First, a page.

After owning the 2016 MLS SuperDraft with three of the top six picks, the Philadelphia Union front office staff will be spectators for the first round of the draft when it comes around again in Los Angeles in January.
While that’s not necessarily a bad thing - even a struggling Alejandro Bedoya is better than the 11th overall pick that went to Chicago Fire to acquire him - it means that it’s highly unlikely any of the four picks the Union end up drafting will play anywhere but Bethlehem next season.
The first pick for the Union won’t come until the second round with the 33rd overall selection, and it will be followed by another that will depend on the performance of the Colorado Rapids in the playoffs (thanks, Zac MacMath). The Union’s natural third round pick will come next at No. 77 overall and they’ll finish the draft with a future trivia question pick in the fourth round acquired from NYC FC for defender Ethan White.
For some context, the three previous picks at 33rd have included FC Dallas attacking mid Timo Pitter, Seattle Sounders FC goalkeeper (and Woodbury, N.J. native) Tyler Miller and Colorado Rapids midfielder Jared Watts. None are world beaters, but all three were still decent acquisitions. (Side note: Is Seattle willing to trade Tyler Miller?)
It’s helpful to remember too that Union center back Richie Marquez was the 44th selection in the 2014 draft and he’s one of five still on the first-team roster taken after the music has faded in the draft. This group includes Cole Missimo (No. 64), Leo Fernandes (No. 62), Warren Creavalle (No. 37) and Ray Gaddis (No. 35).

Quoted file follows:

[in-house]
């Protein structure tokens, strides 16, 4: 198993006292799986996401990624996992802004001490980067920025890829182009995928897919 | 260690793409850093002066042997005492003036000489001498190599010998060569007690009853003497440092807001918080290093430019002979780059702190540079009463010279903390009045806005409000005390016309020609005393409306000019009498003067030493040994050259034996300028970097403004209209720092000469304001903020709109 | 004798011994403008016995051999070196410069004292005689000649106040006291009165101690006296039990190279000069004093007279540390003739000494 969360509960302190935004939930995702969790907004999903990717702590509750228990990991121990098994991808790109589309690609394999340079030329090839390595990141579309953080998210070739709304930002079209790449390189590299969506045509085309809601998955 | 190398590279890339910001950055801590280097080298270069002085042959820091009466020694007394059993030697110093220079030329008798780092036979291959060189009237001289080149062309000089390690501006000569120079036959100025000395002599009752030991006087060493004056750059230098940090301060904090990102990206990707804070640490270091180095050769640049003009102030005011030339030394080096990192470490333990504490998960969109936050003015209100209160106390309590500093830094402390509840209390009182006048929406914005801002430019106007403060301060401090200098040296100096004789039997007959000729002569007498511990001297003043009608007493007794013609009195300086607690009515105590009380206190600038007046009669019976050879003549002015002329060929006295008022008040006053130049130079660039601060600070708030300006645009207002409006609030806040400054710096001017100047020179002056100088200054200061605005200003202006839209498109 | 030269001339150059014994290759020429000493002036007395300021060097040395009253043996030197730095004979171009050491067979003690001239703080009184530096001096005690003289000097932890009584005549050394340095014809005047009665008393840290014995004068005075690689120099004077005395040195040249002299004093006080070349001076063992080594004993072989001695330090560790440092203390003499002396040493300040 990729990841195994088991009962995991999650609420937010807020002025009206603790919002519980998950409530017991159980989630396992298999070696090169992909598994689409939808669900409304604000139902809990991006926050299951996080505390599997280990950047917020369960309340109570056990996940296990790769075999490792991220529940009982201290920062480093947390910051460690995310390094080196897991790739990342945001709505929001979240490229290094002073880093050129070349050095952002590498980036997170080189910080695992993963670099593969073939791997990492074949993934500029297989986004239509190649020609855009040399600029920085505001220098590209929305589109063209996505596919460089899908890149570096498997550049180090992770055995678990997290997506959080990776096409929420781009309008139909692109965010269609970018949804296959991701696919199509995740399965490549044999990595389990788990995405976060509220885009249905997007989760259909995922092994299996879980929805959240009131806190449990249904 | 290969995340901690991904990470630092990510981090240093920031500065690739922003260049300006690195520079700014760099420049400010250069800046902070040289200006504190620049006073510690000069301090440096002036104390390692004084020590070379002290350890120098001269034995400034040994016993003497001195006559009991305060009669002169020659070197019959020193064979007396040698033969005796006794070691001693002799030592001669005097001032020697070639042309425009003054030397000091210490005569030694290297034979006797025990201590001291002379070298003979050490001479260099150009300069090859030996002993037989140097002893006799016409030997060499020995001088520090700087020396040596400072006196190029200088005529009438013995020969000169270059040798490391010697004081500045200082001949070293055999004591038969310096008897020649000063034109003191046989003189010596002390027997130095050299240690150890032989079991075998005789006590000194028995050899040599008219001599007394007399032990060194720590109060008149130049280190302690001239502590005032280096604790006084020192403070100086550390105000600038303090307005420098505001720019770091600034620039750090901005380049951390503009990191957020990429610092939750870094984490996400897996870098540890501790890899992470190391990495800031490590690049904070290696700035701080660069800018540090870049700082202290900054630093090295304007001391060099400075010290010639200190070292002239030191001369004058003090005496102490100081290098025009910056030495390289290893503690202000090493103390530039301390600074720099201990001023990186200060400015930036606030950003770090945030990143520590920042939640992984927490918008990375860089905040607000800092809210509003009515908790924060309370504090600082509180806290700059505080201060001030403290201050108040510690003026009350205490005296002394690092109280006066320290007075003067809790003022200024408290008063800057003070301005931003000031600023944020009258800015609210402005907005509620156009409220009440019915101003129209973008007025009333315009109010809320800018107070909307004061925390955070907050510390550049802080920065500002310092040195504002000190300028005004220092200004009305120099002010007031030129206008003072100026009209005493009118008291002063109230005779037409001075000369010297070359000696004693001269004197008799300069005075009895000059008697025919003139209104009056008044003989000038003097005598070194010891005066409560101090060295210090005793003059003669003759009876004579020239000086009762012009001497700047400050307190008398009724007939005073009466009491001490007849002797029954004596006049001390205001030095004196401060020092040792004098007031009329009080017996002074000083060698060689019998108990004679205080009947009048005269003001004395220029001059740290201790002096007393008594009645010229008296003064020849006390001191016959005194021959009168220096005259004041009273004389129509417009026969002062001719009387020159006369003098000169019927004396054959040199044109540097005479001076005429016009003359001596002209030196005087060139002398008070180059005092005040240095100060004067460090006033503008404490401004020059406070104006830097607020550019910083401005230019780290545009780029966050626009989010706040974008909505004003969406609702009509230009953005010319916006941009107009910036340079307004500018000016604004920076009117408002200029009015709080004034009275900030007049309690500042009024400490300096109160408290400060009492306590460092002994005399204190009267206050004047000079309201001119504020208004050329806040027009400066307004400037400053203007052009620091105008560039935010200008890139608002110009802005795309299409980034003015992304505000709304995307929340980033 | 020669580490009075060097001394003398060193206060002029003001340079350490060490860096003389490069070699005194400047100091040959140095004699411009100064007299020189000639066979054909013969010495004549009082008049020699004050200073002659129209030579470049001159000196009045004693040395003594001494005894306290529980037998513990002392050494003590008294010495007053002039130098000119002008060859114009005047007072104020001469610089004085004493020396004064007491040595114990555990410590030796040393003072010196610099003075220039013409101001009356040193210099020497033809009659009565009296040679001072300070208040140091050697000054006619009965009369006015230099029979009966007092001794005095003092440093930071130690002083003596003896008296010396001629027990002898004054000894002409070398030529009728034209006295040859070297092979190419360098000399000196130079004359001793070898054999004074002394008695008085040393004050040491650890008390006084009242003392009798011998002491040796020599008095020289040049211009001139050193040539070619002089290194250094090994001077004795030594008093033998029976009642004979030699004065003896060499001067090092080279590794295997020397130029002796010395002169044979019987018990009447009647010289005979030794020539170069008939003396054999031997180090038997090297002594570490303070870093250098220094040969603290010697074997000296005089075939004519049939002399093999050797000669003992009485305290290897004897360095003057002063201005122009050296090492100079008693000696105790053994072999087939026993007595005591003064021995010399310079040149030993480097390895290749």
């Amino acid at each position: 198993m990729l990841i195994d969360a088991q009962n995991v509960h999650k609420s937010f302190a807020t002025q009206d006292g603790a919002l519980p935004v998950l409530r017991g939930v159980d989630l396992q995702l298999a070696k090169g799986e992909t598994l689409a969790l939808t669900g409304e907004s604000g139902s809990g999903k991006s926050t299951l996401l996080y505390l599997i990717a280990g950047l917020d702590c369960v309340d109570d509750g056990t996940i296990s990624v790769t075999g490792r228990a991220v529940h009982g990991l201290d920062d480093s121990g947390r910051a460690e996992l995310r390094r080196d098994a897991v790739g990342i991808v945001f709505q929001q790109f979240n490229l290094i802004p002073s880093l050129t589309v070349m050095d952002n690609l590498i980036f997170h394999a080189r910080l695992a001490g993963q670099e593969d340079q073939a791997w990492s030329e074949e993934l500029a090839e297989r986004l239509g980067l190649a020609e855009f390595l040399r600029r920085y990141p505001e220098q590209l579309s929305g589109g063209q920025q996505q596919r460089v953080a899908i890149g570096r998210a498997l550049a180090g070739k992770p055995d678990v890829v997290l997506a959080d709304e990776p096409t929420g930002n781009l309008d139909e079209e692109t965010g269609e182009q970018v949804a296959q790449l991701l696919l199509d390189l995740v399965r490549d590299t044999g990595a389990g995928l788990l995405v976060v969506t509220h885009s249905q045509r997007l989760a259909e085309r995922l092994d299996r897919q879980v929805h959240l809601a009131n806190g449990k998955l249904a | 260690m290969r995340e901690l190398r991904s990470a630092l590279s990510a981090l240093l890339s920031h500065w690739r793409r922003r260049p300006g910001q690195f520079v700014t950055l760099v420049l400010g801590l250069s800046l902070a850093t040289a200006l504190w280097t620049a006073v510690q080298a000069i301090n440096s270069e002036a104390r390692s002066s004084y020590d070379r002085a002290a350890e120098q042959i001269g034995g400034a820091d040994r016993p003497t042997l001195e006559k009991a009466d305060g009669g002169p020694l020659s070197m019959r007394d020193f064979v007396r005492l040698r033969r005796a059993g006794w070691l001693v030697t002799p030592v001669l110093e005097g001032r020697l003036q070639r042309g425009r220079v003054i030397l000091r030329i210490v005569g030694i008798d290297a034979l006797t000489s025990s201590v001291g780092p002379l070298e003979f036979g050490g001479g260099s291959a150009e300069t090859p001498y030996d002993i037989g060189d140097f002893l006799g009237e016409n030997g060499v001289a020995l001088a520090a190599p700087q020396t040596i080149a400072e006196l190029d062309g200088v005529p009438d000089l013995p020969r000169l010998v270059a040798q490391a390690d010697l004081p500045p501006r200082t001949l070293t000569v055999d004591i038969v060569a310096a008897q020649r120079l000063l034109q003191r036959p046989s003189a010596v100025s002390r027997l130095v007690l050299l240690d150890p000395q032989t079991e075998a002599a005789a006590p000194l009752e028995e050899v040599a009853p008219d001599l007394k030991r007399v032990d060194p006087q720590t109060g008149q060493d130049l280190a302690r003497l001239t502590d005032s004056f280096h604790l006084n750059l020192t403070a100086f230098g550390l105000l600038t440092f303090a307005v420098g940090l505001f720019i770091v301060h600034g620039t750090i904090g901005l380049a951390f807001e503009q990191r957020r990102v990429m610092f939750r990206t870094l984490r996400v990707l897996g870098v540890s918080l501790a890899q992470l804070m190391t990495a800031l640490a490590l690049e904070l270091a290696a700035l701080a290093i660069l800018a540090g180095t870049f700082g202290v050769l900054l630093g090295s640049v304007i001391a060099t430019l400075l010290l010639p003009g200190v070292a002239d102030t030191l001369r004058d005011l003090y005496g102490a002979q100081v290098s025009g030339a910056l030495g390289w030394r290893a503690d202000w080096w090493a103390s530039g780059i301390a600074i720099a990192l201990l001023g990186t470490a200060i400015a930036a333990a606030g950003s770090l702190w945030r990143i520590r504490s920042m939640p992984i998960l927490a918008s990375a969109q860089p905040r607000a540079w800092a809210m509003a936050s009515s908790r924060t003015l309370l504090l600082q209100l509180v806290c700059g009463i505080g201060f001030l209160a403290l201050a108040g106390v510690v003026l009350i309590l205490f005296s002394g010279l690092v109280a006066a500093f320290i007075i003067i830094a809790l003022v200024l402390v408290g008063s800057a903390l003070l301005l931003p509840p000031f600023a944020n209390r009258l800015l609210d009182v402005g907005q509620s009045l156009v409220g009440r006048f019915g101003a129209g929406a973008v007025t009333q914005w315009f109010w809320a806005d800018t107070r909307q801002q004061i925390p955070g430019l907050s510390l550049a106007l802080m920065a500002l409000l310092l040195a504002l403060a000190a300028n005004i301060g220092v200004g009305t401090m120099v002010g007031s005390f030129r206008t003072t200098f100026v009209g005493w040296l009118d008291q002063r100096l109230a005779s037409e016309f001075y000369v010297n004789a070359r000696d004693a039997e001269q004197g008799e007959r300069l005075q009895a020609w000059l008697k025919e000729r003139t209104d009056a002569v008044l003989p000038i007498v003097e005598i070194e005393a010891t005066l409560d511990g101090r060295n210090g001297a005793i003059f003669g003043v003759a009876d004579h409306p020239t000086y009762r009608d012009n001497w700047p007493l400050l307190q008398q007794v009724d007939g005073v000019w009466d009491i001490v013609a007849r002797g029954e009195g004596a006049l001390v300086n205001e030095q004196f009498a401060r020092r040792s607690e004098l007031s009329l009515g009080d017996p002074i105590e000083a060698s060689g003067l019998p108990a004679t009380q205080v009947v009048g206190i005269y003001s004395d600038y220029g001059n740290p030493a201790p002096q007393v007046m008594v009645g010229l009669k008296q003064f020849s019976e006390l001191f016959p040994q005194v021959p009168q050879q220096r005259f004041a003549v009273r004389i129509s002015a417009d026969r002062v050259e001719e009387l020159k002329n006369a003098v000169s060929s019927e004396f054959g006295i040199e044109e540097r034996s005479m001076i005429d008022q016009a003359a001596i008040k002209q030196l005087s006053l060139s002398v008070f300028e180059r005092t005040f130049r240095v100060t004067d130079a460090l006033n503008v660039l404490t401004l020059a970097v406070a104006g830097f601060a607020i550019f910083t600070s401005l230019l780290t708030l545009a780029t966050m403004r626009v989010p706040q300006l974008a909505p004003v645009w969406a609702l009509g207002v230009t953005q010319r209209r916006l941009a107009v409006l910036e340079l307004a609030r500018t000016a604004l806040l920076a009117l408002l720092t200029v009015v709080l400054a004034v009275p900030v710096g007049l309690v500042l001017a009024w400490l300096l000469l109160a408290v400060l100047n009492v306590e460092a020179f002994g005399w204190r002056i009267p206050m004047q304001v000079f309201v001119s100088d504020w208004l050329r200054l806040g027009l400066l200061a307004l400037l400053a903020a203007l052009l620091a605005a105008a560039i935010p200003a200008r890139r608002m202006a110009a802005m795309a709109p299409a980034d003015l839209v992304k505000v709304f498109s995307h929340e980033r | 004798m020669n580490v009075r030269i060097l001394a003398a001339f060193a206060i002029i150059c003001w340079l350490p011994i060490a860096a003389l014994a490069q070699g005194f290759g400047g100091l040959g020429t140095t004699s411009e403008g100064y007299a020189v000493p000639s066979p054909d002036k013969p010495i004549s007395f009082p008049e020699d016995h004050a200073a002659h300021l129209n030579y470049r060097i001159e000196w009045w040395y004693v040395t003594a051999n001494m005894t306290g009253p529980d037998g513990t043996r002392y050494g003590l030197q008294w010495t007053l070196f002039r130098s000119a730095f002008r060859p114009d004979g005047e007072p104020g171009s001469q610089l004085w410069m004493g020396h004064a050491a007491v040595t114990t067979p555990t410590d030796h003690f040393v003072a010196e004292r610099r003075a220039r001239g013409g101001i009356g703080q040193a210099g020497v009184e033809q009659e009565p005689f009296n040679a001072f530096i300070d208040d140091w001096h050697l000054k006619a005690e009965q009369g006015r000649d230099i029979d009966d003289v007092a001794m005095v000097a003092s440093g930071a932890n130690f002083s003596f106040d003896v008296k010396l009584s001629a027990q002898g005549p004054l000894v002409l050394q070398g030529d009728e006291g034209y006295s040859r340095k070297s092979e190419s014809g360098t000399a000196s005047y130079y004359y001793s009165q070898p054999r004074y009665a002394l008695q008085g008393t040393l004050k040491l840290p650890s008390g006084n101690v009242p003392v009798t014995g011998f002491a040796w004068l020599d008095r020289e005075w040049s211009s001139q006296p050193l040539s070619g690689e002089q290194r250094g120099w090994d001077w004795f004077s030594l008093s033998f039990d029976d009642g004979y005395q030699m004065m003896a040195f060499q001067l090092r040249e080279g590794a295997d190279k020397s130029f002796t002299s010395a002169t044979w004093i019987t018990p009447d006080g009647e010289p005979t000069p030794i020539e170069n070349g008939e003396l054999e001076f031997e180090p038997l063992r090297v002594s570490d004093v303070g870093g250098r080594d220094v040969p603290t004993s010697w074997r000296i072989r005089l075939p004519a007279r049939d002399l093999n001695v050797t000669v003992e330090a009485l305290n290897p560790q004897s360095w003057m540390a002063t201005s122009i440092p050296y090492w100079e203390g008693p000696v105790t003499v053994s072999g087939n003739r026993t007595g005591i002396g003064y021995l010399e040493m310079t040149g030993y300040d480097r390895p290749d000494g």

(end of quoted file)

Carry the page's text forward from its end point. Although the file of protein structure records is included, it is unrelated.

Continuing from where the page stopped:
While it’s still early to tell who will be back with the first team next year or how the Bethlehem Steel FC roster will shape up, here are some potential scenarios for the draft.
The Union did a lot of wheeling and dealing last year to get Joshua Yaro, Keegan Rosenberry and Fabian Herbers as three of the top six picks so a trade to get back into the first round is possible, especially if it’s to acquire one of the following players who could be a target.
Connor Maloney, F, Penn State
Spent time in the Philadelphia Union Academy system before it was full-time so he’d be another pick like Keegan Rosenberry that the Union is already familiar with and has seen in training and at Reading United.
Gordon Wild, F, Maryland
Signing Sebastian Elney to a homegrown contract and bringing in his strike partner at Maryland could be one way to bolster the front line for the future, but assuming he signs a Generation adidas deal the second-year player from Germany won’t be hanging around the draft very long.
Alec Ferrell, GK, Wake Forest
Whether Andre Blake stays another year or jumps on the offers that are undoubtedly coming his way, the Union are going to need a goalkeeper and Ferrell is one of the best at the position in the college ranks.
There is no shortage of players with ties to the region - and also the club - who will be draft eligible. Here are some standouts.
Jorge Gomez Sanchez, F, Temple